Pryor is a controversial choice for such an honor, given his past penchant for profanity-filled routines and his well-documented battles with drugs. In 1980, Pryor nearly killed himself accidentally in a fire related to his freebasing cocaine.
Pryor, currently living in California, suffers from Multiple Sclerosis.
Beastie Boys' Grand Royal reappears
Out of print since 1997, the Beastie Boys' cult magazine Grand Royal has been licensed by Harper Collins to reappear in the guise of a coffee-table book. The book would comprise the best of the old magazines and incorporate fresh new articles, according to a story filed by online portal Yahoo!
The Beastie Boys produced just six editions of Grand Royal, from 1993 to 1997, which were all instant hits. The magazine, which linked skateboarding and politics and music and pop culture, sold out three of the six print runs. The magazine featured articles with then-obscure musicians, such as a Kid Rock interview in the fourth edition.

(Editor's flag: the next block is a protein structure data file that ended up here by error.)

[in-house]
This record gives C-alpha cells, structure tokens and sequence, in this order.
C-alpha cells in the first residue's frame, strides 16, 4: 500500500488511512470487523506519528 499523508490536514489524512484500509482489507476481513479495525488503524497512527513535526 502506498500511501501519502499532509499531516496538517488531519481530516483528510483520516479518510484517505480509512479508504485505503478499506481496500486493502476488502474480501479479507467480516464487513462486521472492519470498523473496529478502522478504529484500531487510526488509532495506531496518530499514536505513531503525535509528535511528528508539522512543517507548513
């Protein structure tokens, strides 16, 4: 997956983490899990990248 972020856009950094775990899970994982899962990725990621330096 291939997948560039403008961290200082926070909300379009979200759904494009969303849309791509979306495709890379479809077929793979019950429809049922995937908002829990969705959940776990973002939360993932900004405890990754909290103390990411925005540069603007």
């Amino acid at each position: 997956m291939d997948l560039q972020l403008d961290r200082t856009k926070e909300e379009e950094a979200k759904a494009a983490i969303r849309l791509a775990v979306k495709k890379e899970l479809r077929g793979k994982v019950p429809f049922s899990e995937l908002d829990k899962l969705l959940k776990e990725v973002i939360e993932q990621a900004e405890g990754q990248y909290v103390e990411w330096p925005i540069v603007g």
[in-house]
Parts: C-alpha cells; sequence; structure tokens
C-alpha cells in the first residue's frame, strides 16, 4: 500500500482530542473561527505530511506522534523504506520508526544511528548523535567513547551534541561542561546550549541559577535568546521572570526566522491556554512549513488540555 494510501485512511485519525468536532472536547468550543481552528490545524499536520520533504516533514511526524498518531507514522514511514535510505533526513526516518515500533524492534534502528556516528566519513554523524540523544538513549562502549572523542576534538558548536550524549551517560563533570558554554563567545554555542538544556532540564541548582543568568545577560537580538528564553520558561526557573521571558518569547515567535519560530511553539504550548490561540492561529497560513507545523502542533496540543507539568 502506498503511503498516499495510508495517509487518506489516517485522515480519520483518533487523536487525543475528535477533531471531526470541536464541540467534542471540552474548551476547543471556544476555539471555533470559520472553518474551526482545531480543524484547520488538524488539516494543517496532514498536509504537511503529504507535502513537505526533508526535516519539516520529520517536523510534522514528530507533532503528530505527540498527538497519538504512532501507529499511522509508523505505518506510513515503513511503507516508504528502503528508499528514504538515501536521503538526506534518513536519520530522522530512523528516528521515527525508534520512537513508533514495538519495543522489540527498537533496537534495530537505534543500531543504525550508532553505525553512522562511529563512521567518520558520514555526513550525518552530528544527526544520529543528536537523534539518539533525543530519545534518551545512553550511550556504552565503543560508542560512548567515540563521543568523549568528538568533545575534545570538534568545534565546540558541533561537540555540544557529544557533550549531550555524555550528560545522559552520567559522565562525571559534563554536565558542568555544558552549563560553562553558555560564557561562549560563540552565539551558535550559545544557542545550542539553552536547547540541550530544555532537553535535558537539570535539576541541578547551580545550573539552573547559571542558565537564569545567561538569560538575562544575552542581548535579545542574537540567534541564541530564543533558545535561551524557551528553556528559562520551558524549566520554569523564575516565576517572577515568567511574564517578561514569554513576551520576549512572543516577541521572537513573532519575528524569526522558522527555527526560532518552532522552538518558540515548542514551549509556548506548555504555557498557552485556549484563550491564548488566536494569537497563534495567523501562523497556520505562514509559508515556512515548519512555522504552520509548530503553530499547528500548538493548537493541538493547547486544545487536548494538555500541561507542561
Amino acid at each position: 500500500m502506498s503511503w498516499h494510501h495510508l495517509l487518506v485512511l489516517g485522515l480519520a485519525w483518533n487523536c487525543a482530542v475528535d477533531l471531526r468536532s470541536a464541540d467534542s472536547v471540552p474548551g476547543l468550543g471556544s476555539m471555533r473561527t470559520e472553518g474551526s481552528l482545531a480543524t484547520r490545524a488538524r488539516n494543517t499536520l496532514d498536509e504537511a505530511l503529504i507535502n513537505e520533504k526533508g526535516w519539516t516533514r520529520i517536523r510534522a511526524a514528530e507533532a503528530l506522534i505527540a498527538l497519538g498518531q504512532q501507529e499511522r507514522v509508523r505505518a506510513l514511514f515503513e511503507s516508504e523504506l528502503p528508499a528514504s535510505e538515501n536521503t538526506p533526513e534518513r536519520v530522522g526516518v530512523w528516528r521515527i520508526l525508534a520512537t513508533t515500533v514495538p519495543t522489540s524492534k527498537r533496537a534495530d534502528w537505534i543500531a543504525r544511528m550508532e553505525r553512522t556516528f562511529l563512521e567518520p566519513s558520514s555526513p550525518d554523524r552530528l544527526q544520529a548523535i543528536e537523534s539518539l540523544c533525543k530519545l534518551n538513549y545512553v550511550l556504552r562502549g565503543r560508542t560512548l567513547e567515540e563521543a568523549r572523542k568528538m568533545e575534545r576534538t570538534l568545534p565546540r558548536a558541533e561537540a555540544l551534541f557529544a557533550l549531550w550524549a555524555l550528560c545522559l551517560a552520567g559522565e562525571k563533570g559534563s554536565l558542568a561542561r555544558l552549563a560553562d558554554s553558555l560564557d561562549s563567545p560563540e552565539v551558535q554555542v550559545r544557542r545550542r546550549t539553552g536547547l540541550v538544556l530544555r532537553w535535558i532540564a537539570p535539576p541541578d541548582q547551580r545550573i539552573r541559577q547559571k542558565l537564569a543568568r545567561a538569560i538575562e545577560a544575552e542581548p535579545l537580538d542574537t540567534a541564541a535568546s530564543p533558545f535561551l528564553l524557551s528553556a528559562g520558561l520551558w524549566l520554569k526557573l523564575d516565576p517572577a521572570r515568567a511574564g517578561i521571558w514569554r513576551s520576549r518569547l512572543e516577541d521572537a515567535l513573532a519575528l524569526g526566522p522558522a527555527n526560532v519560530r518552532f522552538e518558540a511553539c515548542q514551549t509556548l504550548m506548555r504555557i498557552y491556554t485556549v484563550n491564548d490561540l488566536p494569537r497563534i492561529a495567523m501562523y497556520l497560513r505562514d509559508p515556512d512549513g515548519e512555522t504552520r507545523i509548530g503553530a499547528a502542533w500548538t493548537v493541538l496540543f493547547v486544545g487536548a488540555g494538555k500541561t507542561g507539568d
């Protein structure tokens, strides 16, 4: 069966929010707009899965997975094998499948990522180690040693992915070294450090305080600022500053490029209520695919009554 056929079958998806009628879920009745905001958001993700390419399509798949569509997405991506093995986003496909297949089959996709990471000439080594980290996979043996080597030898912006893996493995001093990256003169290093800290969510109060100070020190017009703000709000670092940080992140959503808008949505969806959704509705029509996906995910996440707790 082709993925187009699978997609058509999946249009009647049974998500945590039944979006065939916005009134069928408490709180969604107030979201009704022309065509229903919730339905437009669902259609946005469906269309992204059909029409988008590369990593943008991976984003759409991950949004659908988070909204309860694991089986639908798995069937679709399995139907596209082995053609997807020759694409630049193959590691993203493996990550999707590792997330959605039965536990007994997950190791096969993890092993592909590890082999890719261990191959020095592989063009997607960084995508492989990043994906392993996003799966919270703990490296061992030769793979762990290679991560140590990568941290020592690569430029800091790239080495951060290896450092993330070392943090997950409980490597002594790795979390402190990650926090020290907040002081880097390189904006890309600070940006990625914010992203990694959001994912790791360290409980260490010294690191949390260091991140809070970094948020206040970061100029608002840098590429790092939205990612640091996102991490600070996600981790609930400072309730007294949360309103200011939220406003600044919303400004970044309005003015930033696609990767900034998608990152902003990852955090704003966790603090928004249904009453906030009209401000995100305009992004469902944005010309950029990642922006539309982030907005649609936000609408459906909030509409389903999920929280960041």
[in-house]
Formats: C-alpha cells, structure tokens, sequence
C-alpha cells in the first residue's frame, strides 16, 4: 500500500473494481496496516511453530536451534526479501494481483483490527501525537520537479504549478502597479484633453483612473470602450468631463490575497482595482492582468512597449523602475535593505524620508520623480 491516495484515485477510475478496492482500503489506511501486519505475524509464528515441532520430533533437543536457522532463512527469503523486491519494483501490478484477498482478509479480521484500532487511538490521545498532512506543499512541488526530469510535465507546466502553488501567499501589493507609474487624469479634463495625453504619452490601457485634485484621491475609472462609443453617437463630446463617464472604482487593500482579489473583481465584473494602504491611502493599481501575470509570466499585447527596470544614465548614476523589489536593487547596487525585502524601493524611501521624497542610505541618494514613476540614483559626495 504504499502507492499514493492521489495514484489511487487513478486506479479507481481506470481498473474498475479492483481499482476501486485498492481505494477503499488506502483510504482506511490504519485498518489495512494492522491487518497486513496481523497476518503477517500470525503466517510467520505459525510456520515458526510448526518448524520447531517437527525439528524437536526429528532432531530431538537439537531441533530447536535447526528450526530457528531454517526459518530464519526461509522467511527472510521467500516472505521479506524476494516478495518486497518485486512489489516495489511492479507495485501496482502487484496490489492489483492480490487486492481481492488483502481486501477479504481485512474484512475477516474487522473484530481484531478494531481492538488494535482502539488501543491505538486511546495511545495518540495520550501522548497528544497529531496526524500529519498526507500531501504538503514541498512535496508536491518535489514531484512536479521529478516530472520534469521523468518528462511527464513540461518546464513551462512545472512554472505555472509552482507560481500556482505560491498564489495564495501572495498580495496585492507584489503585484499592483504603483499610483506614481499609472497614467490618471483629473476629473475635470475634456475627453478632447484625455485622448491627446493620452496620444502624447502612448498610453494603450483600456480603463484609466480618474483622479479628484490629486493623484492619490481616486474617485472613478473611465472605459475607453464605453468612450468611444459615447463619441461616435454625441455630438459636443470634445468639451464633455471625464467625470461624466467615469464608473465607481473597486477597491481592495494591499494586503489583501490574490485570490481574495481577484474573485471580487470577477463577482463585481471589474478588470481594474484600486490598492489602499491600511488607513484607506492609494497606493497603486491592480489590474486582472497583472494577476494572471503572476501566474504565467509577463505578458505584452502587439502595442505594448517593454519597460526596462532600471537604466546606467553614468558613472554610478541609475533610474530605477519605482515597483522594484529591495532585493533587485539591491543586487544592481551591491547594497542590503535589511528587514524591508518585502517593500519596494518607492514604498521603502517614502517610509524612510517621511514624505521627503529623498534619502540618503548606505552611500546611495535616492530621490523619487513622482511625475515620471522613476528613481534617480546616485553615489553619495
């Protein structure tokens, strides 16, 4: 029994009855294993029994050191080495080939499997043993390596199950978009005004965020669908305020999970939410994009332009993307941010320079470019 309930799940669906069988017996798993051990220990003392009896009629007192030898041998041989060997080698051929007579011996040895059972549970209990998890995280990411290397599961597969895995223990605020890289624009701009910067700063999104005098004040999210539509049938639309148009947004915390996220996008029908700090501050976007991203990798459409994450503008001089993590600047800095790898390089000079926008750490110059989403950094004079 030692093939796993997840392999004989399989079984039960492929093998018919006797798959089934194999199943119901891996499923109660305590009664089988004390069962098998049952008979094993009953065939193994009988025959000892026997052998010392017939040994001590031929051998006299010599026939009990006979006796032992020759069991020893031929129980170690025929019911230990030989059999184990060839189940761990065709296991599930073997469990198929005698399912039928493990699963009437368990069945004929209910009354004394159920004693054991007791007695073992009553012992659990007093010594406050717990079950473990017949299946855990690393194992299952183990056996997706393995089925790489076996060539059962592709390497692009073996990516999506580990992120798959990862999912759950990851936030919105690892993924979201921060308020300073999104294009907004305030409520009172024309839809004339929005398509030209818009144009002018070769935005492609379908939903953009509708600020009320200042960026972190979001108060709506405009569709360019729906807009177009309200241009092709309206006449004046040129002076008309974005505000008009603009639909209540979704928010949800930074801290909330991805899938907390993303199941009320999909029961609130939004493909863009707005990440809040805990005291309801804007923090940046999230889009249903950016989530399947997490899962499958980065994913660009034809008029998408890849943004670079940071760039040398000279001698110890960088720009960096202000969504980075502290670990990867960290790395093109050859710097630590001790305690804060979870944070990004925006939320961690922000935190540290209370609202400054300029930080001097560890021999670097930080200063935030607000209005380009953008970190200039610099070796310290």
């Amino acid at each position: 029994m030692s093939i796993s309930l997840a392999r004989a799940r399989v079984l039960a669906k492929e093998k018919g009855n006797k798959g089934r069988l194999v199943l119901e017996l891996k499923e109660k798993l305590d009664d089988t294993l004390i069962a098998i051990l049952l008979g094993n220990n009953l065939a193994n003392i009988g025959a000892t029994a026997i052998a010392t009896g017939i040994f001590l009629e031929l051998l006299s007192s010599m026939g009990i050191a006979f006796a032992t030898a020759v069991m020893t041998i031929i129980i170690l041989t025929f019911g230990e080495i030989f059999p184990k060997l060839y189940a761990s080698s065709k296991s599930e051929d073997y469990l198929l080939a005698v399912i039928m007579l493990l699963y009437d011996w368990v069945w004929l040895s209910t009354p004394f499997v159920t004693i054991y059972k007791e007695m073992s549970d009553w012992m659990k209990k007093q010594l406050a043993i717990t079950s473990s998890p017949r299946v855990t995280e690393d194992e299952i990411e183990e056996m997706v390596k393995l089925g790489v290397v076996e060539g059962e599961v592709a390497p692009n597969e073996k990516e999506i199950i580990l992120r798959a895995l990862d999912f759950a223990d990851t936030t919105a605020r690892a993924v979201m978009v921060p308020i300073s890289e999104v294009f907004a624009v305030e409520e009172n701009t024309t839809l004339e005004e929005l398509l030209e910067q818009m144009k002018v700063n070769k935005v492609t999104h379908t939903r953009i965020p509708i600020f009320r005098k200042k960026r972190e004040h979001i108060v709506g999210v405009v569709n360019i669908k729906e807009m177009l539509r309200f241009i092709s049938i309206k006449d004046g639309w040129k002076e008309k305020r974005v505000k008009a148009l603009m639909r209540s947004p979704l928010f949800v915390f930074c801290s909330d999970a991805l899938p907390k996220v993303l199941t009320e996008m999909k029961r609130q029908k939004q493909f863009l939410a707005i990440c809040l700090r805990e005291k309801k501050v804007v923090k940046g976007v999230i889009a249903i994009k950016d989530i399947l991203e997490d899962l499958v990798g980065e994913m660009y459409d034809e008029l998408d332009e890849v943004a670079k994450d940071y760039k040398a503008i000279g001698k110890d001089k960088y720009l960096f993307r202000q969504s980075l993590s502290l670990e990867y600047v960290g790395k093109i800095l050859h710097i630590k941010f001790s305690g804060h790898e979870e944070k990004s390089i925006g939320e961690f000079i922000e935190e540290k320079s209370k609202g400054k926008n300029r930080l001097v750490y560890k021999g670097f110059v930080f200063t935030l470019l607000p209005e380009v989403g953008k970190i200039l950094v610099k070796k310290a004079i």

According to the report, Josh Behar, a senior editor at Harper Collins, said that the Beastie Boys "really love this project. Their dedication is amazing." Beastie Boy Mike D is working closely with Behar to finish the book. The book is scheduled to appear in bookstores in April 2002.
Actor Steve Buscemi reportedly knifed in fight
Actor Steve Buscemi has flown from the North Carolina set of Domestic Disturbance to his home in New York to recover from knife wounds, according to The Associated Press.
Police arrested a local man and will charge him for assault with a deadly weapon with intent to kill after allegedly stabbed Buscemi in the head, throat, and arms, AP said. Buscemi was released from a local hospital and flew home to recuperate.
The fight happened early Thursday at the Firebelly Lounge, a local bar, in Wilmington, N.C.
Domestic Disturbance costar Vince Vaughn also was arrested for his alleged involvement in the fight. AP said Vaughn was trying to come to the aid of Buscemi.